UK confectioner and snack firm Zetar today (18 July) indicated it sees its sales increasing by 20% of the next three years on the back of NPD at home and expansion in Europe.

The company, which makes private-label lines for retailers and sells licensed products under brands including Tango and Guinness, reported sales of GBP128m for the year to 30 April. The figure was a 5% fall on the previous year but CEO Ian Blackburn told just-food Zetar believed it could generate growth in the years ahead.

“Looking at 20% over the next three years is what the analysts have focused on and I think we’re comfortable with that,” Blackburn said.

“On margins, it is difficult to say within the group because of the mix but I would expect to see a recovery in the confectionery margins nearer to what we did last year, which was about 6.5% compared to 5.9% this year and snacks should be a significant improvement on where we were this year.”

Blackburn acknowledged Zetar had to live up to those targets but insisted it could offer retailers attractive products that could help them compete against their own rivals. 

“They are targets and they have yet to be delivered [but] we are offering product innovation and we’re offering new brands that help them with margin. In a lower volume environment, they have to differentiate themselves in the marketplace and we do have very strong relationships with all of them,” he said.

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Blackburn also said he thinks retailers will look to premium own-label lines to bolster their ranges. “They’ve got to rebuild margins and premium private label is one of those opportunities,” he said.

Underlying sales in the first 11 weeks of Zetar’s new financial year are up 7%, it said today. The company is expecting a “strong uplift” in sales and profits this year. Blackburn said Zetar, which had seen lower orders last Easter hit its annual sales, had budgeted on next Easter to be flat year-on-year. He said the growth would come from new contracts and not just sales from new products.

“The forecasts are not dependent on the recovery at Easter,” he said. “Analysts expecting us to go from GBP128m to GBP140 or even more and that is under-pinned by new contracted business, not just dependent on the success of our new launches,” he said. “The snacks division hasn’t really started. That is only going to be phased in between now and January.”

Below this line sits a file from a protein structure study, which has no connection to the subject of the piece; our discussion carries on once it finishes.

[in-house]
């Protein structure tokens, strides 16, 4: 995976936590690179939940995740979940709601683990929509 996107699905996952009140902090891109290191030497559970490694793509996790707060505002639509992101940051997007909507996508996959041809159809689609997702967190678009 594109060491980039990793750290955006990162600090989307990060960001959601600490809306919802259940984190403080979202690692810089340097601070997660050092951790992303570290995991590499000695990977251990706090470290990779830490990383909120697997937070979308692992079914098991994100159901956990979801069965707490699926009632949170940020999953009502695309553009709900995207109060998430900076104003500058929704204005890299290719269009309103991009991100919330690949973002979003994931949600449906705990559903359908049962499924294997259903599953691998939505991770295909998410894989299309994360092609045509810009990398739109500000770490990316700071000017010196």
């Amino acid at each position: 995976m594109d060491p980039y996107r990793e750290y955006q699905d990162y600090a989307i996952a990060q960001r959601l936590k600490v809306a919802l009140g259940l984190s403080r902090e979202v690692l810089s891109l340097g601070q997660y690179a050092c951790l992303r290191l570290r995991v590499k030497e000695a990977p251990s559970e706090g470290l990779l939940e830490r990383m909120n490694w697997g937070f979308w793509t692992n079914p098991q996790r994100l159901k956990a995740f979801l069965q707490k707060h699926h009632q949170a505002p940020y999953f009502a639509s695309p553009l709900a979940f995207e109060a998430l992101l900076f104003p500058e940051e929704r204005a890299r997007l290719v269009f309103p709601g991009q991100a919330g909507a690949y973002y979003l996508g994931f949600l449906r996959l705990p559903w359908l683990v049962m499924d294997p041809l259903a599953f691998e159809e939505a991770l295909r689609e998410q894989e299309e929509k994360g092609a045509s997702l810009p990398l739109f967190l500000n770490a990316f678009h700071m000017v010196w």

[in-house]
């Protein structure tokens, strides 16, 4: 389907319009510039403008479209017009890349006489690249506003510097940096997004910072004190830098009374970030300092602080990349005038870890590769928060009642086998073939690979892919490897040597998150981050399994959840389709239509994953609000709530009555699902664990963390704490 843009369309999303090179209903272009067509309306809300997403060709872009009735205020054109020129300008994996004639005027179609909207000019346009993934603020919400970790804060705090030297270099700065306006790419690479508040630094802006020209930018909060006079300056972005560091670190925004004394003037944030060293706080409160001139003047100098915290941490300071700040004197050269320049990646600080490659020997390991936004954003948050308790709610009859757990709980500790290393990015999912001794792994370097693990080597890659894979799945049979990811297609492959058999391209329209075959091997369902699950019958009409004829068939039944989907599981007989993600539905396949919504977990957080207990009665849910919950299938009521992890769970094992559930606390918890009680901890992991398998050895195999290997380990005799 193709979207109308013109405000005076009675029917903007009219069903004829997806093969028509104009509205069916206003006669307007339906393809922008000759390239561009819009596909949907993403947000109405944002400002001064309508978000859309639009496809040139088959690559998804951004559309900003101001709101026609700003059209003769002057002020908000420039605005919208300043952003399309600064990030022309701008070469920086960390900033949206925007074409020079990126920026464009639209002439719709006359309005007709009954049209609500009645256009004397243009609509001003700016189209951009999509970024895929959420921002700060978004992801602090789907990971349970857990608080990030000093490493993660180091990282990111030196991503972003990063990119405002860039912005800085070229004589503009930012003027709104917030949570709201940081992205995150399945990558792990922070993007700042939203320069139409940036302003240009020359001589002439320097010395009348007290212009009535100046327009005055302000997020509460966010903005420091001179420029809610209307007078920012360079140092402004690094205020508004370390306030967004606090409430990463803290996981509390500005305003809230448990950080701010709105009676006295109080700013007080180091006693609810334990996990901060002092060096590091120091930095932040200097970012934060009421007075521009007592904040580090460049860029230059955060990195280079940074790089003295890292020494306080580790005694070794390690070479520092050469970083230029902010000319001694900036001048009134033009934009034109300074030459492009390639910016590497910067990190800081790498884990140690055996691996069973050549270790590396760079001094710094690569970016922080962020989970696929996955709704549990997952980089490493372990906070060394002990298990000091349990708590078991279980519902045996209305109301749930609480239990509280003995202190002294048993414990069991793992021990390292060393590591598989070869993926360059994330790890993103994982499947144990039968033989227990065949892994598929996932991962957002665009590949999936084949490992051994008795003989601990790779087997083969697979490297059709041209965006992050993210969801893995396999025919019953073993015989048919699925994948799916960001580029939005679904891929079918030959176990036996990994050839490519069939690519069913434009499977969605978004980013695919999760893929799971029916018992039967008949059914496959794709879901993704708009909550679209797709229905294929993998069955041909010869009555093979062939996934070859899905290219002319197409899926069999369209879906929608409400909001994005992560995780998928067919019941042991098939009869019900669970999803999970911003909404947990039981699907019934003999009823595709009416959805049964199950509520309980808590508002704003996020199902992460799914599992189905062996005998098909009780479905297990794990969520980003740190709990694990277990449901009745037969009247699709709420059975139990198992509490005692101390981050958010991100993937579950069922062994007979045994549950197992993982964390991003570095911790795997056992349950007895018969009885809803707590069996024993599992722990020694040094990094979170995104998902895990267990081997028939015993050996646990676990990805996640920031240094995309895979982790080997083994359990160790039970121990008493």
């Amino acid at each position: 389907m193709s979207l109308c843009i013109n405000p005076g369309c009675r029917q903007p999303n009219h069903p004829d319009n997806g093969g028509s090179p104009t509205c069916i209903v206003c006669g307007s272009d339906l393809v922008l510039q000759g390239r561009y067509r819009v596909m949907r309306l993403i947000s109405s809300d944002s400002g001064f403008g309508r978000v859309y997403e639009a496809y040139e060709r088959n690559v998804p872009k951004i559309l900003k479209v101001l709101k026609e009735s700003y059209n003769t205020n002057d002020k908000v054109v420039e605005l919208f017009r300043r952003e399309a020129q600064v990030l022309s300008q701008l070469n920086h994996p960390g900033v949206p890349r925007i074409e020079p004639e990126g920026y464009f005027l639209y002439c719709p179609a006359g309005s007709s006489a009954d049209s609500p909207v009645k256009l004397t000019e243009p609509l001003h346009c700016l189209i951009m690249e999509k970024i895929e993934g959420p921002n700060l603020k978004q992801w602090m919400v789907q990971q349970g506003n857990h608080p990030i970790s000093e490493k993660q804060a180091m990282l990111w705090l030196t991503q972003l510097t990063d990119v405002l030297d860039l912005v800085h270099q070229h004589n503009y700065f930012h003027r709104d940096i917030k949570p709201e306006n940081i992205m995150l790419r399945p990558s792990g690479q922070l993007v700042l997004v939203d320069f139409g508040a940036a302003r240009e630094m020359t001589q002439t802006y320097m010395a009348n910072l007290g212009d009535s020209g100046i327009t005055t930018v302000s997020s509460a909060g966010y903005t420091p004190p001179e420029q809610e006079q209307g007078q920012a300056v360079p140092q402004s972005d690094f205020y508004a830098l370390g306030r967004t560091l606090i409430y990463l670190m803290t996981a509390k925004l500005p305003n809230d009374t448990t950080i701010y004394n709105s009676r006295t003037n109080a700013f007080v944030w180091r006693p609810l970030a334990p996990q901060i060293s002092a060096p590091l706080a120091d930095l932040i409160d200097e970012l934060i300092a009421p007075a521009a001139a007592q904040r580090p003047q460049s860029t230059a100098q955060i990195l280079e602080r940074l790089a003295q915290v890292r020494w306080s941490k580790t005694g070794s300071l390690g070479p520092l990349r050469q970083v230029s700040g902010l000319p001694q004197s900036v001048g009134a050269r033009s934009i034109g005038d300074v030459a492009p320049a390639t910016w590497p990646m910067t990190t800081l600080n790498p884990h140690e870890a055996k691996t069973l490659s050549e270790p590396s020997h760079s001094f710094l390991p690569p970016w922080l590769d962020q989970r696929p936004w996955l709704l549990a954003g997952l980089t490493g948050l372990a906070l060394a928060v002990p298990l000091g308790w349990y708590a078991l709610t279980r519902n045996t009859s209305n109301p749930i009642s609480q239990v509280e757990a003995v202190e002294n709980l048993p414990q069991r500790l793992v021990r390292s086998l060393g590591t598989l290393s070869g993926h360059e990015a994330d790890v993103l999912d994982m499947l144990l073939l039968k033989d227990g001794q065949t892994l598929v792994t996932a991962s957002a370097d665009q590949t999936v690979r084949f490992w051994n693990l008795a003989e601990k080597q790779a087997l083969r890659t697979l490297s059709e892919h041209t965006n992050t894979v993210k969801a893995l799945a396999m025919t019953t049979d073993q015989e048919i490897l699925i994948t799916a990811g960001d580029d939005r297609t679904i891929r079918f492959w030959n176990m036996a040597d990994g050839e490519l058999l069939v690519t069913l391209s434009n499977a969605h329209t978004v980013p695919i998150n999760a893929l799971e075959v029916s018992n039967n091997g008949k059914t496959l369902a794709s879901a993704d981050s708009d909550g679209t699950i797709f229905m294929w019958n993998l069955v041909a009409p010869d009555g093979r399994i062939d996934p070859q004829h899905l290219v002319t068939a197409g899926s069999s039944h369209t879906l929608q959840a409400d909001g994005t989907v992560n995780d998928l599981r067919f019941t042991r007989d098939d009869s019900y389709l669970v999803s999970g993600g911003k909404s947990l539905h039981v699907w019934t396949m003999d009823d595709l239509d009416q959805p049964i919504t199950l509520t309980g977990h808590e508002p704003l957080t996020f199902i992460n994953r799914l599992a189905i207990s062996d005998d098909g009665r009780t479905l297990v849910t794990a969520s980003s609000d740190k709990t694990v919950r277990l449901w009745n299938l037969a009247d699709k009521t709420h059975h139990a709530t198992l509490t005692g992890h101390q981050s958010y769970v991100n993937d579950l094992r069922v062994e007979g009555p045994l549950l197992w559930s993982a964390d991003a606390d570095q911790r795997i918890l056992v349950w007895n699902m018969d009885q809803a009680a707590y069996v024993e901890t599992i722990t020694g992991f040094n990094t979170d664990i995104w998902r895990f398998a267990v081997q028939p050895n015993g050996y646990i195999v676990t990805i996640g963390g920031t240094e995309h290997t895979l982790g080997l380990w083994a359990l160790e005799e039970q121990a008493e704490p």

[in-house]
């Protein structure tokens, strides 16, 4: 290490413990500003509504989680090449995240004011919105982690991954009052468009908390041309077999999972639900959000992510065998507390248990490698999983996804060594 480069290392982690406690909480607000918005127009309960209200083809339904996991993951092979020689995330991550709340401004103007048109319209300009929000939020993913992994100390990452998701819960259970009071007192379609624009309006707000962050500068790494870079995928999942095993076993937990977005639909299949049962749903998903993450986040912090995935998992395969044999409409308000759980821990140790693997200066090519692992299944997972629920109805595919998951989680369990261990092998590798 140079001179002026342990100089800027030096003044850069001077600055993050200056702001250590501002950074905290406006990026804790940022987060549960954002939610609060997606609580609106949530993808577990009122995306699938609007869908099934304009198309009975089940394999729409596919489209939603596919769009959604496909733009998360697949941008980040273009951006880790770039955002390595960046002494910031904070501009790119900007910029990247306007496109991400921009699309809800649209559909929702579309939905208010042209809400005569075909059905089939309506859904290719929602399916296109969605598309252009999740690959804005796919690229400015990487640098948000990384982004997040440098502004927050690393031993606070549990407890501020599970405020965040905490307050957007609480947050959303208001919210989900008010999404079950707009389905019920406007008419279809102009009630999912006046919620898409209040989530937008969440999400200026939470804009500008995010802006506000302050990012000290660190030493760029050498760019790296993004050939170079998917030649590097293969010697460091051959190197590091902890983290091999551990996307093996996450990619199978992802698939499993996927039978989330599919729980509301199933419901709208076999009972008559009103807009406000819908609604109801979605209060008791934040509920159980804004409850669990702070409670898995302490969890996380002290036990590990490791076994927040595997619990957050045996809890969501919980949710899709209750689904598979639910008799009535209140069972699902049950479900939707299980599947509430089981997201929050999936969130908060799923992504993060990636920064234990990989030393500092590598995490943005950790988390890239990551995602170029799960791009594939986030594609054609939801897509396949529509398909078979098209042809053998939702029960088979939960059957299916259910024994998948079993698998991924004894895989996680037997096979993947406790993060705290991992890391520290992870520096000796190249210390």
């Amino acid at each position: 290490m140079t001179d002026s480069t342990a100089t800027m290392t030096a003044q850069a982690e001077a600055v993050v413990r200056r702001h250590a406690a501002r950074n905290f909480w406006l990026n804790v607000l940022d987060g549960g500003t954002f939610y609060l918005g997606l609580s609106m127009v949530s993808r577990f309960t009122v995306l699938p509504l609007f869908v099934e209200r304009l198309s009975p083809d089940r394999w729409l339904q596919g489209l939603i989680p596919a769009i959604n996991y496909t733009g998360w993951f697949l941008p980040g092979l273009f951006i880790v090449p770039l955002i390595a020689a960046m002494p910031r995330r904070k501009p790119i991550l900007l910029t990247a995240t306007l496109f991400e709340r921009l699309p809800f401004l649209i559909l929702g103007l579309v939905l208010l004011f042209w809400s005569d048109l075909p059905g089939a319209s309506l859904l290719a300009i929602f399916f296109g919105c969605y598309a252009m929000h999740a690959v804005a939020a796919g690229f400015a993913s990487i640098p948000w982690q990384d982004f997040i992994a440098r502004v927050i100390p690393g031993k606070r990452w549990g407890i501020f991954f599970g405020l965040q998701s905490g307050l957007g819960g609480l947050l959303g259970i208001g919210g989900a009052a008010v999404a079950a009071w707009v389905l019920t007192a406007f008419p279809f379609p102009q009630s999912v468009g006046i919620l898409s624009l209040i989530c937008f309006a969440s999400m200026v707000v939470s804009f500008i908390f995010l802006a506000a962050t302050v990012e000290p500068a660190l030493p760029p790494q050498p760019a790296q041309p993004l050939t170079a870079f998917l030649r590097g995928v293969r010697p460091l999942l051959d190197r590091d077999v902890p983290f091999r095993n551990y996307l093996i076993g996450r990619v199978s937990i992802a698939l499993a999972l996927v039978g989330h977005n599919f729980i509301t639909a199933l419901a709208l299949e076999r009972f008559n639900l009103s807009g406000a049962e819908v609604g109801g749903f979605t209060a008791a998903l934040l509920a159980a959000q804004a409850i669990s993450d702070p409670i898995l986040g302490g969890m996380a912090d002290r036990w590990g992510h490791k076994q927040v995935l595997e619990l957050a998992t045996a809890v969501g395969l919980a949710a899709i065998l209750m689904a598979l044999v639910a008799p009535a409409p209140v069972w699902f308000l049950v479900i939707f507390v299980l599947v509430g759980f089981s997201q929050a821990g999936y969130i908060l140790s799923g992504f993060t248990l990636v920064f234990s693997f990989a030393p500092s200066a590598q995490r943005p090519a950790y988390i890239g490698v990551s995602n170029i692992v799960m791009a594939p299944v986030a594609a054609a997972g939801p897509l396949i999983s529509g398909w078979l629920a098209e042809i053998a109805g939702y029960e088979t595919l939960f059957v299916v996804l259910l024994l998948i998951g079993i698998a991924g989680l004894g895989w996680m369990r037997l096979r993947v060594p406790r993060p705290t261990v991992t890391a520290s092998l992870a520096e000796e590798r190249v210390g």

Zetar’s snacks business, which includes selling products under brands like Branston and Vimto, saw sales and profits fall last year. Over the last 12 months, Zetar reduced its presence in low-margin commodity snacks to focus on more profitable products. It saw sales of its licensed snacks increase 25%, although the company admitted it did not meet its target for growth in that category, which led to the drop in profits.

Blackburn, however, was upbeat about the year ahead for Zetar’s snacks business. He said the company expected its licensed snack brands to increase their sales at a “double-digit” rate and revealed it had regained some of the “commodity private-label” contracts on different terms. 

“There is going to be a turnaround in the division because we’ve regained some of the commodity private-label business. We’re taking on a different structure, it’s now more of a cost-plus. We’ve agreed what the profit margins should be, we work in conjunction with the customer and agree on the cover and agree on how long and where we buy the raw material from. The price will move with that and we make a fixed profit margin,” he said.

Blackburn, meanwhile, revealed Zetar had secured listings for Christmas products with five retailers in France. In January, Zetar announced the opening of an office in Lille to run its fledgling business in France and Belgium. Blackburn told just-food then Zetar wanted the office to add GBP5-10m to its sales in Europe over three years and today he said the listings made him “more comfortable” about that target.

Analysts at Liberum Capital and Merchant Securities were upbeat about the year ahead for Zetar.

“Zetar still trades on an unwarranted discount to the peer group. [It] is undeserved given a turnaround in the Natural Snacks division, the focus on reducing exposure to seasonal sales – currently circa 35% – and the longer-term growth opportunities that Zetar France offers,” Liberum Capital analyst Patrick Coffey wrote.

Amisha Chohan, an analyst at Merchant Securities, like Coffey holds a ‘buy’ rating on Zetar’s stock. Chohan said: “The launch and development of new everyday products combined with the scope for new licenses and cross-selling opportunities in Europe should enable stronger momentum.”

Shares in Zetar were up 3.91% at 212.5p at 15:00 BST.